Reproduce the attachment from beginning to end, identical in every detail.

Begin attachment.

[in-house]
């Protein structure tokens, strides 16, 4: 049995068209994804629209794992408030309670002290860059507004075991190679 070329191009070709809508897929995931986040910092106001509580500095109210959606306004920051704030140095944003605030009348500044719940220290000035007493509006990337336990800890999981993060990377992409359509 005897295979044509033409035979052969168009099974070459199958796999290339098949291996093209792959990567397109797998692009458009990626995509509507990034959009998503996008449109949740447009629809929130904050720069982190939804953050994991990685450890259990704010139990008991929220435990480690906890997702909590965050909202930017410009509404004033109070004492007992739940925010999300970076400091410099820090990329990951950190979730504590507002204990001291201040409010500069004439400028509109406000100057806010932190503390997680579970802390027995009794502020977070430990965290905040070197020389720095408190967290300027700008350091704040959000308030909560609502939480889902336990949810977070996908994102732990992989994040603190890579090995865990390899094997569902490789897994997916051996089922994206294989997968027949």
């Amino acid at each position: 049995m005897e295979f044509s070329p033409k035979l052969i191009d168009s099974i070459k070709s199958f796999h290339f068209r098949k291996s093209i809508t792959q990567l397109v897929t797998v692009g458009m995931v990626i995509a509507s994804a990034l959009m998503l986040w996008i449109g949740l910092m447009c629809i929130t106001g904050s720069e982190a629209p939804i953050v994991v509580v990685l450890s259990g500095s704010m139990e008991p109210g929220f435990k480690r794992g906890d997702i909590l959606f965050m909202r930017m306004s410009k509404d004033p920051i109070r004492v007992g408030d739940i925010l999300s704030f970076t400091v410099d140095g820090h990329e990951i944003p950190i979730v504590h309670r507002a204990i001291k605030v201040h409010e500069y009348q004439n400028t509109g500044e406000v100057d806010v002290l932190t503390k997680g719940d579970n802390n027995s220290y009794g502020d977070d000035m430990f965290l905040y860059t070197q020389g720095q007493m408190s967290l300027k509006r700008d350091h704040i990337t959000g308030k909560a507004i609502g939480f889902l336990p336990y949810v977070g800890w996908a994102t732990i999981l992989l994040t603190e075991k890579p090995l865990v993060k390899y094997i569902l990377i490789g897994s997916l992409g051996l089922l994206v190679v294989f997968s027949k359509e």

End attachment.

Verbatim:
[in-house]
């Protein structure tokens, strides 16, 4: 049995068209994804629209794992408030309670002290860059507004075991190679 070329191009070709809508897929995931986040910092106001509580500095109210959606306004920051704030140095944003605030009348500044719940220290000035007493509006990337336990800890999981993060990377992409359509 005897295979044509033409035979052969168009099974070459199958796999290339098949291996093209792959990567397109797998692009458009990626995509509507990034959009998503996008449109949740447009629809929130904050720069982190939804953050994991990685450890259990704010139990008991929220435990480690906890997702909590965050909202930017410009509404004033109070004492007992739940925010999300970076400091410099820090990329990951950190979730504590507002204990001291201040409010500069004439400028509109406000100057806010932190503390997680579970802390027995009794502020977070430990965290905040070197020389720095408190967290300027700008350091704040959000308030909560609502939480889902336990949810977070996908994102732990992989994040603190890579090995865990390899094997569902490789897994997916051996089922994206294989997968027949």
């Amino acid at each position: 049995m005897e295979f044509s070329p033409k035979l052969i191009d168009s099974i070459k070709s199958f796999h290339f068209r098949k291996s093209i809508t792959q990567l397109v897929t797998v692009g458009m995931v990626i995509a509507s994804a990034l959009m998503l986040w996008i449109g949740l910092m447009c629809i929130t106001g904050s720069e982190a629209p939804i953050v994991v509580v990685l450890s259990g500095s704010m139990e008991p109210g929220f435990k480690r794992g906890d997702i909590l959606f965050m909202r930017m306004s410009k509404d004033p920051i109070r004492v007992g408030d739940i925010l999300s704030f970076t400091v410099d140095g820090h990329e990951i944003p950190i979730v504590h309670r507002a204990i001291k605030v201040h409010e500069y009348q004439n400028t509109g500044e406000v100057d806010v002290l932190t503390k997680g719940d579970n802390n027995s220290y009794g502020d977070d000035m430990f965290l905040y860059t070197q020389g720095q007493m408190s967290l300027k509006r700008d350091h704040i990337t959000g308030k909560a507004i609502g939480f889902l336990p336990y949810v977070g800890w996908a994102t732990i999981l992989l994040t603190e075991k890579p090995l865990v993060k390899y094997i569902l990377i490789g897994s997916l992409g051996l089922l994206v190679v294989f997968s027949k359509e």